The peaks and pitfalls of parental advice

Exploring MVHS student and staff opinions on receiving advice from their parents


History teacher Robyn Brostowicz with her two children. | Photo by Robyn Brostowicz

Sagnik Nag Chowdhury

College freshman and MVHS alum Aryaa Pathak, now attending the University of California San Diego, has been receiving advice from her parents since she could understand how to speak. This advice has been on a wide range of topics ranging from academics to time management in general. She explains, however, that sometimes she feels frustrated or overwhelmed when her parents give her conflicting or inconsistent advice.

“I’ve definitely felt overwhelmed with the advice my parents gave me,” Pathak said. “Sometimes the advice wasn’t even advice, they would just order us. My dad used to say things like, ‘Do well on your next test, or you won’t get into college.’”

School-based therapist Akiko Chung helps students who are stressed by their parents’ advice. She emphasizes that often, these conflicts between students and their parents stem from poor communication.

“I think the first thing to [prioritize is] understanding the other person’s perspective and experience so you can understand where parents are coming from,” Chung said. “It’s really trying to get clarification from the parents if [they] are open to talking about it, so [the student] doesn’t assume what their parents want from them.”

Social studies teacher Robyn Brostowicz is a parent of two children aged seven and nine.  Brostowicz states that she has given advice to her children on a wide variety of topics ranging from healthier food choices to conflicts with friends and teachers. 

“I try to give [advice to my kids] from my hindsight perspective,” Brostowicz said. “I give them ideas on how to make choices, I don’t like to necessarily tell them what they have to do. I like to give them choices so that they feel empowered and they can take ownership of the decision.”

Part of the reason that Pathak feels overwhelmed by her parents’ advice is she often feels that the advice is unprompted. While Pathak sought her parents’ advice regarding essential topics such as college applications, she found that her parents would often offer advice that she didn’t necessarily ask for regarding smaller issues.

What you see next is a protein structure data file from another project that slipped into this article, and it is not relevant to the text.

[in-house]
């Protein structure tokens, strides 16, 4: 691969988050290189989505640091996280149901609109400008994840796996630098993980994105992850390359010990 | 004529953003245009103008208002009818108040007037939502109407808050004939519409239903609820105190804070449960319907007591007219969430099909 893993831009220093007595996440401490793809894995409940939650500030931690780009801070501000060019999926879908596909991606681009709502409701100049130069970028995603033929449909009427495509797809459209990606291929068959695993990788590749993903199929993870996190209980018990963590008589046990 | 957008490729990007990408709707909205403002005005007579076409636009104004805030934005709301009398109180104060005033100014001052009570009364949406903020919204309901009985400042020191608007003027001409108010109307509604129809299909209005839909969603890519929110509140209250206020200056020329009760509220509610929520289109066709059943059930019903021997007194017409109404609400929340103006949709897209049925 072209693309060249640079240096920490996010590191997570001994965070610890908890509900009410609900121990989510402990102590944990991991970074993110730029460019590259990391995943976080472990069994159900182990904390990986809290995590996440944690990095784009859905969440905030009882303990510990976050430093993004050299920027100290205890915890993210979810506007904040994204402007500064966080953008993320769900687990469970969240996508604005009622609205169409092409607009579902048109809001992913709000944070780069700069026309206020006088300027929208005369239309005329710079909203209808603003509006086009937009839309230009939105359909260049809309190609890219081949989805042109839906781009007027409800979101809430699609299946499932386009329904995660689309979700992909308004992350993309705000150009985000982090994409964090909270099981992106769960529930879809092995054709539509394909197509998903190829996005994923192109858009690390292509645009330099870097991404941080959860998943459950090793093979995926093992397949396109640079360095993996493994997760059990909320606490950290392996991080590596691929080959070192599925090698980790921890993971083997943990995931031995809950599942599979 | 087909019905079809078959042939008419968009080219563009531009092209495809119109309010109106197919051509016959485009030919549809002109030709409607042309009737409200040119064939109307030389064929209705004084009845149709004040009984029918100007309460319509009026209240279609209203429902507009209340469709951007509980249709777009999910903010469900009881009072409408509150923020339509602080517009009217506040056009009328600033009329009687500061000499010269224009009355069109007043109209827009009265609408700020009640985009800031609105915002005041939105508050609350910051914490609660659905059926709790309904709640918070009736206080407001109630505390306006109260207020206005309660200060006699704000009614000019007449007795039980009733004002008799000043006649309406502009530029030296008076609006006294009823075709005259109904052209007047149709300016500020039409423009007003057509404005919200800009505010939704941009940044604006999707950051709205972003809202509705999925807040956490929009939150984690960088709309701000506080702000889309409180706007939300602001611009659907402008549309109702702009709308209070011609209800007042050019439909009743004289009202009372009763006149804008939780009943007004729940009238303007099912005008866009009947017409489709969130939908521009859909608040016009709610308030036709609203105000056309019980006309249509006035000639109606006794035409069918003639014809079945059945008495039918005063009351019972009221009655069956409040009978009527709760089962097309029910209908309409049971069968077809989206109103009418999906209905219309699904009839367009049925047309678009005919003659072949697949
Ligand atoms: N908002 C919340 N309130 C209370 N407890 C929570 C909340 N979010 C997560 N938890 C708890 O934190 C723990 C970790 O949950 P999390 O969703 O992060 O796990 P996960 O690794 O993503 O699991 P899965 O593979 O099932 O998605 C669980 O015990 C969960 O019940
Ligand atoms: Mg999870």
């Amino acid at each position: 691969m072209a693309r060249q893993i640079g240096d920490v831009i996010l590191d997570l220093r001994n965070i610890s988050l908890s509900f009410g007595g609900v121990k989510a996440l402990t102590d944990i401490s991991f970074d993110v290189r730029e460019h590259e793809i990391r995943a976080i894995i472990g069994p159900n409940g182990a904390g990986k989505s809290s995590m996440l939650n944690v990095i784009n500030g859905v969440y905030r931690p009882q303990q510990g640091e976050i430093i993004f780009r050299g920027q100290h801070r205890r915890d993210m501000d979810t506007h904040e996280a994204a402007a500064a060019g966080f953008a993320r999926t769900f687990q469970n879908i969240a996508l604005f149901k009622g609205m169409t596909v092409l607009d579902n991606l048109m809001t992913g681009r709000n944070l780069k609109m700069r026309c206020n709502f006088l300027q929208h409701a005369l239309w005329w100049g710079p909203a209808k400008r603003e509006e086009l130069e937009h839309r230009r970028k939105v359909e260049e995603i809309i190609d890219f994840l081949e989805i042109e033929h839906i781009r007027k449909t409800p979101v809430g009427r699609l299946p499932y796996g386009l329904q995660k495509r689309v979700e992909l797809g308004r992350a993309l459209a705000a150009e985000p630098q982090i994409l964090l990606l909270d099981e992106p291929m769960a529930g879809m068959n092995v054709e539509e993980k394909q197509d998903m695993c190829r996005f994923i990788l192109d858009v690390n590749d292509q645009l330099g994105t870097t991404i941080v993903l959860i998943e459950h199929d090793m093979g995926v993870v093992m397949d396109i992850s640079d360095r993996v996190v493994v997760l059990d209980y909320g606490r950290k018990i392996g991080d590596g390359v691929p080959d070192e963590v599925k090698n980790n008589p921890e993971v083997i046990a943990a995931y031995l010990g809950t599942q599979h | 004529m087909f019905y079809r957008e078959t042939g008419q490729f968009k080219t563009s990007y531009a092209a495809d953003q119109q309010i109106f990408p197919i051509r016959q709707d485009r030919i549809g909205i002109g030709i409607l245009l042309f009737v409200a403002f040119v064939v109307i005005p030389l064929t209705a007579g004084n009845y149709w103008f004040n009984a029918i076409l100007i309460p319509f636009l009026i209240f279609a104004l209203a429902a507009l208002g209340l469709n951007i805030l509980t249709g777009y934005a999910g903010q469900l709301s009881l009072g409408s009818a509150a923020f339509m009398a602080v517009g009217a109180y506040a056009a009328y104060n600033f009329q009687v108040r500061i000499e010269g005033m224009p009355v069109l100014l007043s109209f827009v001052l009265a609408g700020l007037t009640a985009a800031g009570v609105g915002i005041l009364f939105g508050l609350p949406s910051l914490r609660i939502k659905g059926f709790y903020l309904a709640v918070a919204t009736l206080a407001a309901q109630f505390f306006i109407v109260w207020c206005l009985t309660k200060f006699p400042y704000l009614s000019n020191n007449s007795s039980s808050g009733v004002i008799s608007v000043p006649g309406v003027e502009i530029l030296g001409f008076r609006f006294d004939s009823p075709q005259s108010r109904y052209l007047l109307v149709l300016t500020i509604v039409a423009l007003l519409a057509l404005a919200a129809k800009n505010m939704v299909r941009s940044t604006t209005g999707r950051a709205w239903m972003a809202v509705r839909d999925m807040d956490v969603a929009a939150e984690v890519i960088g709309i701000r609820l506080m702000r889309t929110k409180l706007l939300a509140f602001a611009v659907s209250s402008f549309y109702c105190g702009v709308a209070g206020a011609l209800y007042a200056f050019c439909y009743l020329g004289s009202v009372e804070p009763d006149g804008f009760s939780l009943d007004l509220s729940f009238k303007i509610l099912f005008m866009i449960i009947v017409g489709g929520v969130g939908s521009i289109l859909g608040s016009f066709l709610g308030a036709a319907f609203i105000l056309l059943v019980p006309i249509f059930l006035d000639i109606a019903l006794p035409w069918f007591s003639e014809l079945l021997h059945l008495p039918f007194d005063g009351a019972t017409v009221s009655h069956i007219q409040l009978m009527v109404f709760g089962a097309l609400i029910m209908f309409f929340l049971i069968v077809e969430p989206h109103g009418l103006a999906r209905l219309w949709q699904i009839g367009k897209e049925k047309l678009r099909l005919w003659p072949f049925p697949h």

Brostowicz has had different experiences in giving advice to her children, whether they ask for it or not. She feels that due to the young ages of her children, her circumstances regarding the advice she gives to her kids would be different depending on whether the advice is unprompted or not.

“I think because they’re still so young, they might not necessarily understand what asking for advice means per se, so it is a little bit more unprompted,” Brostowicz said. “For example, my daughter is playing softball for the first time this year, and at times, she doesn’t want to go to practice. And so we talk through why it’s important to be a good teammate and to follow through on your obligations that you signed up for, to hopefully instill work ethic and team responsibility and things like that.”

Pathak believes that the advice she receives from her parents is mainly influenced by their cultural backgrounds — it was often dated and tailored to her parents’ own life experiences.

Pathak with her father – photo by Aryaa Pathak used with permission.

“I believe that the generational and cultural divide between our parents and us would impact what kind of advice we received from them,” Pathak said. “They grew up in a different time and place, so they don’t necessarily understand our current state, our society. While they need to adapt, we, as kids, need to understand that it takes a lot of time to change a perspective that has been drilled into their minds since they were kids.”

Chung has seen this as well, reiterating that one of the factors that might negatively impact a healthy relationship with proper communication is that the student and the parent might have different perspectives on topics. Brostowicz agrees, saying her past experiences play a part in the advice she gives her children.

“I think some of the parents are born and raised in different cultures and some and their childhood experience really affect how they talk to their kids,” Chung said. “When I meet with the parents, I really talk about helping them to understand how they are raised is different versus how the kids are raised in the US. They need to understand the cultural difference in the parenting styles between here and where they came from.”

Pathak believes that although parents can sometimes give unwanted or overwhelming advice, she notes that it comes from a place of good intentions, as she believes parents typically give their children advice due to their unconditional love for them.

“My parents give me good advice in terms of my humanity,” Pathak said. “They always tell me that it’s ok to sometimes prioritize your friend’s feelings over your own but not to an extent where you forget about yourself. That’s something I struggle with a lot so I appreciate it anytime they help me with those types of problems, it actually means a lot to me.”